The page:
Higher Education and Nonprofits

Community colleges earn Achieving the Dream certification

September 28, 2015
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Grand Rapids Community College, or GRCC, founded in 1914, offers degree courses, certification and training programs, workshops and personal enrichment classes in Kent and Ottawa counties.

Based on their commitment to improving the success of minority and low-income students, a pair of community colleges have earned a national certification.

Achieving the Dream, a national nonprofit network dedicated to community college student success, said last week that Grand Rapids Community College and Muskegon Community College are among the 19 institutions certified as 2015 Achieving the Dream Leader Colleges.

The designation

The designation is awarded to community colleges throughout the country with a commitment to improving student success, increasing student completion and closing achievement gaps.

Using the Achieving the Dream approach and guidance from network coaches, the institutions are implementing student support programs: college-readiness programs, mandatory new student orientation, student success courses, development course re-design, curriculum re-design and advising.

Cindy Lenhart, VP for community college relations at Achieving the Dream, said becoming a Leader College affirms the exceptional work and commitment of faculty and staff to their students’ success.

“These colleges are using evidence to make informed decisions that lead to significant institutional change,” Lenhart said.

The Leader College designation last for three years before a community college must go through a re-certification process.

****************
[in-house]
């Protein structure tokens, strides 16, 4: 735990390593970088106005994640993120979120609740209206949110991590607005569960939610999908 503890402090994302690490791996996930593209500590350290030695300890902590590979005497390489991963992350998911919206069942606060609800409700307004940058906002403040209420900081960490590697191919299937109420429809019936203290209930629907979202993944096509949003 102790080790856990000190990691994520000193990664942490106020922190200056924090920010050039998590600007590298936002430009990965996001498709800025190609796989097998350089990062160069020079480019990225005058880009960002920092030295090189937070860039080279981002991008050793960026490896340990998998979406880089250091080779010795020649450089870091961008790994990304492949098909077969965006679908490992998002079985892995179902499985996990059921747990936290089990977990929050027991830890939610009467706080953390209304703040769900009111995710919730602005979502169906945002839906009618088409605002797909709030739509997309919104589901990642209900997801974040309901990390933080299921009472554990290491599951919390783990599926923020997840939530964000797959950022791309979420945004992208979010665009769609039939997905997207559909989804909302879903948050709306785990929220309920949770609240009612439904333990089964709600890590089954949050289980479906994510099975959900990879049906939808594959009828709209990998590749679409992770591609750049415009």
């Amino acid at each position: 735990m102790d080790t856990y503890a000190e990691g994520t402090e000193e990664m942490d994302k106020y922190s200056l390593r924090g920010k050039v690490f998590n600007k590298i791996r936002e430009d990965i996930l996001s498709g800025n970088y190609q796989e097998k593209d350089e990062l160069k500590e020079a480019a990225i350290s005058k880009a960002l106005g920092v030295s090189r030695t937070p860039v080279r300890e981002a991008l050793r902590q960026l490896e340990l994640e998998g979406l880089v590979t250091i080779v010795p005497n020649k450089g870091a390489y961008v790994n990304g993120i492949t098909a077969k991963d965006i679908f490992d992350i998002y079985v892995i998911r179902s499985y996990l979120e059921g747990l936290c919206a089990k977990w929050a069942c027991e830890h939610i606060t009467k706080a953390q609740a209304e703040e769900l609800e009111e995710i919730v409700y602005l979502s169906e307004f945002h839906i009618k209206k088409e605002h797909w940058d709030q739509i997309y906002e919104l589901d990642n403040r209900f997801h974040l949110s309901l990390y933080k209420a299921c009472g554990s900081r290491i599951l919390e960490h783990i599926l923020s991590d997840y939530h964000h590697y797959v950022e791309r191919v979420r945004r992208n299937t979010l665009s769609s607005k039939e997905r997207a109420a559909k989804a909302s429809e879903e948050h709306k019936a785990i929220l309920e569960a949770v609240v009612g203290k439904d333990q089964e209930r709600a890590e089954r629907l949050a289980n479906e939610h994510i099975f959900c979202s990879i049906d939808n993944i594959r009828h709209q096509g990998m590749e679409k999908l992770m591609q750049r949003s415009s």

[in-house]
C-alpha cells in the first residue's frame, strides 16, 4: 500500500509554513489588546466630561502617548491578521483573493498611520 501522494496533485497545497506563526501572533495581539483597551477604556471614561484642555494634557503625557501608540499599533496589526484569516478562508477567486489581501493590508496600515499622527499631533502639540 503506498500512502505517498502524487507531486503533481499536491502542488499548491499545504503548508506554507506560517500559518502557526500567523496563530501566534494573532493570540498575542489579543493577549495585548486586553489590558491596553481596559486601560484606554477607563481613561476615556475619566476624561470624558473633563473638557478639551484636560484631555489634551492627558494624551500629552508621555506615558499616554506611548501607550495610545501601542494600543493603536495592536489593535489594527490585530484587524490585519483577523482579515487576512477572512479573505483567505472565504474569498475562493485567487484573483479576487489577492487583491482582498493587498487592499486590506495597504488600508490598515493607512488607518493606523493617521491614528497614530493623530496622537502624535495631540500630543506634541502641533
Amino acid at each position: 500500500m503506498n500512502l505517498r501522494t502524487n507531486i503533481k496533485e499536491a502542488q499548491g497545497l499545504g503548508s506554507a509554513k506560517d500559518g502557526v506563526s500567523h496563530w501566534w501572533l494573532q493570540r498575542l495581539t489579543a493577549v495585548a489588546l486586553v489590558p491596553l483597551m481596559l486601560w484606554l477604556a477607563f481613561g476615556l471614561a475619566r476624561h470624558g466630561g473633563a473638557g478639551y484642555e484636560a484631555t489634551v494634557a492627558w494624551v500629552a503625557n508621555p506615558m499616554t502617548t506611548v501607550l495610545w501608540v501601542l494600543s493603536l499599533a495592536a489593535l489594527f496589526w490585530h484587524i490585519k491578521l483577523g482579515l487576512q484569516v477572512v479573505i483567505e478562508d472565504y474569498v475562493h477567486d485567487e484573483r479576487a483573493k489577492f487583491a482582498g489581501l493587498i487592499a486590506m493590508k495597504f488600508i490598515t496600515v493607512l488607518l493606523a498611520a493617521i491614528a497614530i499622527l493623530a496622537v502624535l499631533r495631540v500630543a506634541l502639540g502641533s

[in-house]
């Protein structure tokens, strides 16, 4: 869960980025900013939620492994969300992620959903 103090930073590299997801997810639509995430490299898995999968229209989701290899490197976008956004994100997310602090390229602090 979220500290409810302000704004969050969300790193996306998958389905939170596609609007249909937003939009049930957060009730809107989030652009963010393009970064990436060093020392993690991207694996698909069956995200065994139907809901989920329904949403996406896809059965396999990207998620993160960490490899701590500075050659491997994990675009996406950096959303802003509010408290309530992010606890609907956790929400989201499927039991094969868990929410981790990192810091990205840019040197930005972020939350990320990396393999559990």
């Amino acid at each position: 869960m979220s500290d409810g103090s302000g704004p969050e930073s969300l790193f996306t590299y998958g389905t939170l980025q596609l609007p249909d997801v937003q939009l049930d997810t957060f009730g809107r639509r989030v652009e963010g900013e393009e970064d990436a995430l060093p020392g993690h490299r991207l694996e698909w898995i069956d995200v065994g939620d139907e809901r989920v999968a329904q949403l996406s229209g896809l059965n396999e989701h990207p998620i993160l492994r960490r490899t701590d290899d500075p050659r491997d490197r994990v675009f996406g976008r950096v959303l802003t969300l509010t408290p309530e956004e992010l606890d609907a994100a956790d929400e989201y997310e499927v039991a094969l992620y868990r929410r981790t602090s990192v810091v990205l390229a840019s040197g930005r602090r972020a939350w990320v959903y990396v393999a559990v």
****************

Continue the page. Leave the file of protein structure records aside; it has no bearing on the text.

Success programs

Both GRCC and MCC have been active in the Achieving the Dream network since 2010.

Steven Ender, president at GRCC, said the community college is thrilled to be recognized as a Leader College.

“Our collaborative partnership with Achieving the Dream has strengthened our ability to stay true to our mission of being an open-access college that prepares individuals to attain their goals and contribute to the community,” Ender said. “Our progress has been slow, but steady, with the college seeing increase in most measures.”

GRCC has implemented a number of intervention programs to support student success: Alpha Beta Omega, leadership and mentoring for African-American males; FastTrack for college success; increasing support to Latino students; and retention of undecided students.

Dale Nesbary, president at MCC, said the school is gratified to learn it has been named an Achieving the Dream Leader College.

“The hard and smart work by our faculty and staff has improved persistence and retention ranks among our students and will assist our ability to support the talent requirements of our businesses and community for years to come,” Nesbary sais.

MCC has also been leveraging a number of intervention and other programs to promote improved student outcomes: ALP English; faculty professional development; Fast Track math; high-impact focus areas for new developmental students; revised college success seminar; student orientatio;  and credentials to careers.

National network

Established in 2004 as an initiative by the Lumina Foundation and seven partner organizations, Silver Spring, Md.-based Achieving the Dream now has a network of more than 200 institutions in higher education, 100 coaches and advisors and roughly 15 state policy teams.

The national network has a vision to lead a comprehensive, evidence-based reform movement for community college student success and focuses primarily on helping low-income students and students of color stay in school. 

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